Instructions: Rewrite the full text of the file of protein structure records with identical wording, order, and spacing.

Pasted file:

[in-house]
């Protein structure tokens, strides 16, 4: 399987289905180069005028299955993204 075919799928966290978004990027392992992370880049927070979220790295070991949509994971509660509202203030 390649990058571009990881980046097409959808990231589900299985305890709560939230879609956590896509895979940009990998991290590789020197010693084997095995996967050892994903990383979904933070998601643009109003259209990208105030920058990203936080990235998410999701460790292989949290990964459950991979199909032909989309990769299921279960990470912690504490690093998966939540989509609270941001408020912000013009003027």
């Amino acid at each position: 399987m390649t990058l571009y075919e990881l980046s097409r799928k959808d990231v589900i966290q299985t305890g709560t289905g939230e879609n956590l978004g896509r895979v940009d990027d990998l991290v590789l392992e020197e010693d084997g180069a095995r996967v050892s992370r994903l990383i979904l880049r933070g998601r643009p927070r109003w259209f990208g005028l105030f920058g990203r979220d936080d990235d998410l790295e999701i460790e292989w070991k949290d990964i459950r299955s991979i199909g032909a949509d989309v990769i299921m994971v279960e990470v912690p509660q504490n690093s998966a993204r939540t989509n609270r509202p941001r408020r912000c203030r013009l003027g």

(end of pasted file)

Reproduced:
[in-house]
């Protein structure tokens, strides 16, 4: 399987289905180069005028299955993204 075919799928966290978004990027392992992370880049927070979220790295070991949509994971509660509202203030 390649990058571009990881980046097409959808990231589900299985305890709560939230879609956590896509895979940009990998991290590789020197010693084997095995996967050892994903990383979904933070998601643009109003259209990208105030920058990203936080990235998410999701460790292989949290990964459950991979199909032909989309990769299921279960990470912690504490690093998966939540989509609270941001408020912000013009003027």
């Amino acid at each position: 399987m390649t990058l571009y075919e990881l980046s097409r799928k959808d990231v589900i966290q299985t305890g709560t289905g939230e879609n956590l978004g896509r895979v940009d990027d990998l991290v590789l392992e020197e010693d084997g180069a095995r996967v050892s992370r994903l990383i979904l880049r933070g998601r643009p927070r109003w259209f990208g005028l105030f920058g990203r979220d936080d990235d998410l790295e999701i460790e292989w070991k949290d990964i459950r299955s991979i199909g032909a949509d989309v990769i299921m994971v279960e990470v912690p509660q504490n690093s998966a993204r939540t989509n609270r509202p941001r408020r912000c203030r013009l003027g």